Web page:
Scale That Measures Fluid Retention Improves Prediction of Heart Failure Events

DCRI News from Technology and Heart Failure Therapeutics 2024

MARCH 20, 2024 — A new approach to remote monitoring of heart failure patients could allow patients and providers to better predict and prevent impending heart failure events, according to results from the DCRI’s SCALE-HF 1 study.

Using data from the FDA-cleared Bodyport Cardiac Scale — which looks and functions similarly to an average bathroom scale, but also measures fluid accumulation in addition to weight — researchers evaluated a new index intended to predict heart failure events that required unplanned administration of IV diuretics, or hospital admissions with a primary diagnosis of heart failure.

Results from the multicenter observational study were presented by co-principal investigator and DCRI advanced heart failure cardiologist Marat Fudim, MD, MHS, as part of a late-breaking session at the Technology and Heart Failure Therapeutics 2024 conference on March 6. They showed that evaluating patient fluid retention could detect twice as many heart failure events as the current standard-of-care approach.

Marat Fudim

“To date, the gold standard is to measure your weight, and if your weight goes up, let your doctor know, and take more diuretics,” Fudim said.

However, that standard weight rule — which takes effect when a patient gains 3 lbs. in one day or 5 lbs. in a week — is often not sufficient to predict and potentially prevent an impending heart failure event.

“In clinical practice, when a patient calls with a weight gain of 3 lbs. or more, the process of decompensation can often no longer be prevented,” Fudim said. “In reality, patients also often call too late when the weight gain is even more substantial given that communication back and forth with clinical practices are often not straight forward either.”

In the retrospective study, researchers applied the new algorithm to look at data from 329 heart failure patients who had taken their own measurements by stepping on the scale for about 20 seconds each day. The index highlighted instances in which the scale detected increased fluid retention, and the congestion scale proved to be a better predictor of heart failure events than the standard weight rule.

Of the 69 heart failure events that occurred, the congestion alert detected 70 percent of heart failure events, whereas the standard weight rule predicted only 35 percent.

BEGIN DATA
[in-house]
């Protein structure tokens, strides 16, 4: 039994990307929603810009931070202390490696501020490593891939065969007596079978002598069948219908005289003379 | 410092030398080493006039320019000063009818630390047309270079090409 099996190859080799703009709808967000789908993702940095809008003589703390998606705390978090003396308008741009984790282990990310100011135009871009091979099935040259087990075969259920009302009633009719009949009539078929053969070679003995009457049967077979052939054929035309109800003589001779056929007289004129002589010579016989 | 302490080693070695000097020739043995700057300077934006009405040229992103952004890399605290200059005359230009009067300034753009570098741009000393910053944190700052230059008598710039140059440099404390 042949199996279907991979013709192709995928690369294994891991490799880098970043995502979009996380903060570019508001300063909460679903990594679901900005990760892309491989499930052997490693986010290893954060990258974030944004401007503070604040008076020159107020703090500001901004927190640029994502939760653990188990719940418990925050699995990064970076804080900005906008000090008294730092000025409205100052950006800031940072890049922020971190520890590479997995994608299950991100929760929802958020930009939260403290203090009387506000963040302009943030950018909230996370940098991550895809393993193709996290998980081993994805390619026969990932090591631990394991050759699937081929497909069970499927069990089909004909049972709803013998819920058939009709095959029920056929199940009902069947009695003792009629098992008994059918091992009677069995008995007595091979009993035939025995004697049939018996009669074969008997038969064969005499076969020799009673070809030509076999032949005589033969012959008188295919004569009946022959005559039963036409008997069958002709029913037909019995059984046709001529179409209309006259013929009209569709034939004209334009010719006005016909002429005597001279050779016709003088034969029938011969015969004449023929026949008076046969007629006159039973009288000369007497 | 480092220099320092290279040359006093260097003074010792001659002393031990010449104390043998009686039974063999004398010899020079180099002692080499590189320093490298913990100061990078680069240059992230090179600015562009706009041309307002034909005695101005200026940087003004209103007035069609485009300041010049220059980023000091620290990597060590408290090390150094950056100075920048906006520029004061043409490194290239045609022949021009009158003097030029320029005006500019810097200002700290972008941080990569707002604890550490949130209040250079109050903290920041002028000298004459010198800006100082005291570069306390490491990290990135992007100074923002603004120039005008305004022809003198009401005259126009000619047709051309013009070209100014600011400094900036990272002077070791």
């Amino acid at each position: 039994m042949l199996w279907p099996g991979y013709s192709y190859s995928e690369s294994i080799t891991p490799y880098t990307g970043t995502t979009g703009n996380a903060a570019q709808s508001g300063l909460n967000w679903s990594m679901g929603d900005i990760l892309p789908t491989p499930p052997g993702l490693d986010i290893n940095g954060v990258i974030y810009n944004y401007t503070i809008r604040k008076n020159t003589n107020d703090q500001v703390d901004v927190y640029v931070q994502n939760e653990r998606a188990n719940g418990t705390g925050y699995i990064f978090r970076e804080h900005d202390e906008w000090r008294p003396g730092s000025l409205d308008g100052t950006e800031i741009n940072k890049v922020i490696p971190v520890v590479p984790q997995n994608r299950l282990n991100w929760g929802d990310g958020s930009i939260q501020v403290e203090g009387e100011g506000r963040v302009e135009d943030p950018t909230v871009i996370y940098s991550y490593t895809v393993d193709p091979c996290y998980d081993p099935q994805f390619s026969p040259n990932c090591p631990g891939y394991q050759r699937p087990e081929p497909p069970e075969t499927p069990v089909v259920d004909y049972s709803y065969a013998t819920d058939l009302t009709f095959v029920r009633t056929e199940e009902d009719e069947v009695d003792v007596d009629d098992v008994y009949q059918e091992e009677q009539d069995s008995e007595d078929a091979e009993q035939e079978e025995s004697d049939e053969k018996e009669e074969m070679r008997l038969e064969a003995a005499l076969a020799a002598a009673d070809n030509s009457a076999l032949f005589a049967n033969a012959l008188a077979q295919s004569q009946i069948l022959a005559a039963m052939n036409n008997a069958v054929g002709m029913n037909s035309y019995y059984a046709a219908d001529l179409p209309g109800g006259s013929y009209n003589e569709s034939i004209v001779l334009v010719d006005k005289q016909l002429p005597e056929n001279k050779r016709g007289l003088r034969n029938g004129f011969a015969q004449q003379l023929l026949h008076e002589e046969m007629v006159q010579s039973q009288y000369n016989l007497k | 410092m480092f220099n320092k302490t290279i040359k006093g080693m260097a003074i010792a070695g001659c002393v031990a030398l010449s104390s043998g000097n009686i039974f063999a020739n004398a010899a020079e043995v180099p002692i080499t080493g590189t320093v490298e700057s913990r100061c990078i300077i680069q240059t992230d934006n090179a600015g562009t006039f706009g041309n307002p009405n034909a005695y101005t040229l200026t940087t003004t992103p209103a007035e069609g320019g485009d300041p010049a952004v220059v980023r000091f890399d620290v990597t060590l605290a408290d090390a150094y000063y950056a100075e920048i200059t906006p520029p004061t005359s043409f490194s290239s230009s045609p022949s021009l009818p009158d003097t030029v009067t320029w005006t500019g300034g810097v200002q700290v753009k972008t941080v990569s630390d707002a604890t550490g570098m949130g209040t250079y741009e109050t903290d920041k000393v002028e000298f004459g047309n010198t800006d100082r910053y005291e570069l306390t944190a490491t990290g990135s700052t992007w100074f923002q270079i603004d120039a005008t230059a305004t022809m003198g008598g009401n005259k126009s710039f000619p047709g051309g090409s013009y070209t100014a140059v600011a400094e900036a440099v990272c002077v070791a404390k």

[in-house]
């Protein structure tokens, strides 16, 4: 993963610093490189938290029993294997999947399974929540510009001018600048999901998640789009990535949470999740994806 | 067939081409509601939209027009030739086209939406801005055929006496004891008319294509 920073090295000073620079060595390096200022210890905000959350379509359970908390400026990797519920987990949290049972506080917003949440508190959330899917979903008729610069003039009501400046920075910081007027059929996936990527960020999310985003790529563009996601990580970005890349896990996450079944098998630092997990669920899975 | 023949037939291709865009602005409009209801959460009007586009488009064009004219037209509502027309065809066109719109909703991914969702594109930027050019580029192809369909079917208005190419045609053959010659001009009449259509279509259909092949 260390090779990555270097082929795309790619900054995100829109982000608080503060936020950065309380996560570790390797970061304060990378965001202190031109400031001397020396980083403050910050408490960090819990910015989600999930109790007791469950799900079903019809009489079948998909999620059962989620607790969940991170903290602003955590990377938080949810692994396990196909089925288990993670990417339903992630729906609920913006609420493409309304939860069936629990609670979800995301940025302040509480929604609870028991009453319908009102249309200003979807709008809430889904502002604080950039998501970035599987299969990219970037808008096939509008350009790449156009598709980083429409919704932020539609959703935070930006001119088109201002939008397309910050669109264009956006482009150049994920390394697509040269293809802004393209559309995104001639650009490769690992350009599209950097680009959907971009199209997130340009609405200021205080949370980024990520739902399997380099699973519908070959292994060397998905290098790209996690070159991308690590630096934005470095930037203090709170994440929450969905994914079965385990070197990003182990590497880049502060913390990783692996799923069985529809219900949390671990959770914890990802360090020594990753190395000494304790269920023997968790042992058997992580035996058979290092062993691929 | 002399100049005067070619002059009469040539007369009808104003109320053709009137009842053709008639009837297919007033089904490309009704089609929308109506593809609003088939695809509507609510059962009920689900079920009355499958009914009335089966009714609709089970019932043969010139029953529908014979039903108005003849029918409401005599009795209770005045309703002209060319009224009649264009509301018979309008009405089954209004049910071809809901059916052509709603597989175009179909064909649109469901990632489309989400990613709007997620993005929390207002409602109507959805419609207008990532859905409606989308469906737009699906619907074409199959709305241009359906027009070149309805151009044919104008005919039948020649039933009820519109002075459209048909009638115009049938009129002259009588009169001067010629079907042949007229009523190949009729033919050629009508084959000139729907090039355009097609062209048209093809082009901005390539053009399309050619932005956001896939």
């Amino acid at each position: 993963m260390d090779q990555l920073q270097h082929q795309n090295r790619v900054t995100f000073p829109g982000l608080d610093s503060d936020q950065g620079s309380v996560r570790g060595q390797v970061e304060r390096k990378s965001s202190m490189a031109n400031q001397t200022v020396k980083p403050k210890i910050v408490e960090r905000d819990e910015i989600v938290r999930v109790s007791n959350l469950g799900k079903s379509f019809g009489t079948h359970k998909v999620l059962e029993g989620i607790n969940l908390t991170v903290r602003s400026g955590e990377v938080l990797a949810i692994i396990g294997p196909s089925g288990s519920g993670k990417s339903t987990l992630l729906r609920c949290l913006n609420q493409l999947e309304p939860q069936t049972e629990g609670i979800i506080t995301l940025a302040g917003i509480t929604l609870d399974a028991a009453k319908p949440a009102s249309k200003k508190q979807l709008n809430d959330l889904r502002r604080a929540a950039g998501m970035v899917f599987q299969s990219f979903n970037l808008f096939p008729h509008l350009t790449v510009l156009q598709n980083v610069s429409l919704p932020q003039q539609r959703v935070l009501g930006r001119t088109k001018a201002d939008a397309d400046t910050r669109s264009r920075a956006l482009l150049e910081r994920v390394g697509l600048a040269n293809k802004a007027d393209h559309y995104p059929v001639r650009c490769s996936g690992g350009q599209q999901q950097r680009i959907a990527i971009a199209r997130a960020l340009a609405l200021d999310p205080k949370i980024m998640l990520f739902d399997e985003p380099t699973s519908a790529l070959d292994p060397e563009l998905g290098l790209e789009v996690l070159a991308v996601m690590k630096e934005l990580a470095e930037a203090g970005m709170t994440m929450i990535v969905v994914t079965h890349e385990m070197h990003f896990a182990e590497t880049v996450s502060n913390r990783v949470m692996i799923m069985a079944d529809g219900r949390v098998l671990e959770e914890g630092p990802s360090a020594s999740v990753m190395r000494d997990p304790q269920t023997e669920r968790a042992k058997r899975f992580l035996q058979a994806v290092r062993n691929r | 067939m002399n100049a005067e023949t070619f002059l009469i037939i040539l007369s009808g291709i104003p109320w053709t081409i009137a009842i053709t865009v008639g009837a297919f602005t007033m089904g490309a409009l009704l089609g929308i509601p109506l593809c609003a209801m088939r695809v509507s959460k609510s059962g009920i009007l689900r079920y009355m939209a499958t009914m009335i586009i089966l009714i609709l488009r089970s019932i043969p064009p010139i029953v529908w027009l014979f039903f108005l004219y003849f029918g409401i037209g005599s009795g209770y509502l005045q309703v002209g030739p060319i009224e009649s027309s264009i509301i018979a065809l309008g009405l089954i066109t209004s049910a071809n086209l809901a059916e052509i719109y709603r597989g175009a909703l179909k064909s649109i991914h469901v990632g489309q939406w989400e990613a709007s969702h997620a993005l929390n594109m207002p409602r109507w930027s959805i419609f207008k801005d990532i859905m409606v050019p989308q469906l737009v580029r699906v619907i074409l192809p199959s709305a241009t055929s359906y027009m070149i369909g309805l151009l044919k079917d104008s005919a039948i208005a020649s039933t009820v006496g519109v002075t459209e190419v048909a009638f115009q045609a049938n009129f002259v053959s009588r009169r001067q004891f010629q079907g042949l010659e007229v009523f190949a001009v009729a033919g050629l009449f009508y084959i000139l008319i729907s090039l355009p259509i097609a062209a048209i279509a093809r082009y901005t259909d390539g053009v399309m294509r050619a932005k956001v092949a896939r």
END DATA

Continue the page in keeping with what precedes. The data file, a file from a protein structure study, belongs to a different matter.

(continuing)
Future studies are in development to assess the validity of additional data provided by the same scale to potentially provide even more precise predictions for heart failure events.

“This was a validation of an existing score, but because we have a broader range of sensors built in the scale, we have the opportunity to test an even more complex score in the future,” Fudim said. “There will be a SCALE-HF 2 coming out at some point in the future that may validate the complex score.”

The Bodyport Cardiac Scale also includes sensors to indicate stroke volume — how much blood the heart pumps out per contraction — as well as heart rate and respiratory rate. These capabilities have not yet been approved by the FDA and were not included in this trial.

More from DCRI Cardiologists at THT

• A pilot study on an implant device showed favorable changes in heart failure patient symptoms and echo parameters, according to results from the RECOVER-HF pilot study presented by Fudim in another THT late-breaking session on March 5.

The VisONE Implant System, placed through a minimally invasive procedure, stimulates the diaphragm to help the heart expand and relax as it should.

“How is it possible that this little deflection can be helpful? I think the solution here is that every beat results in a small stroke volume increase by about 10%,” Fudim said. “If every time you get 10% extra help, well, that’s 10% less the heart has to work, and gets to relax. That may explain why the function improves at the -month mark and why the heart shrinks.”

Christopher Granger, MD, addressed how to engage the right stakeholders to navigate the barriers and facilitators of implementation to improve heart failure practice. 

Mitchell Krucoff, MD, shared technology updates in cardiogenic shock, and what to know about percutaneous pumps for Shock and Percutaneous Coronary Intervention.

Robert Mentz, MD, shared insights on transplantation versus left ventricular assist devices for heart failure, and whether implantable cardioverter-defibrillators should be used for primary prevention in patients with non-ischemic dilated cardiomyopathy.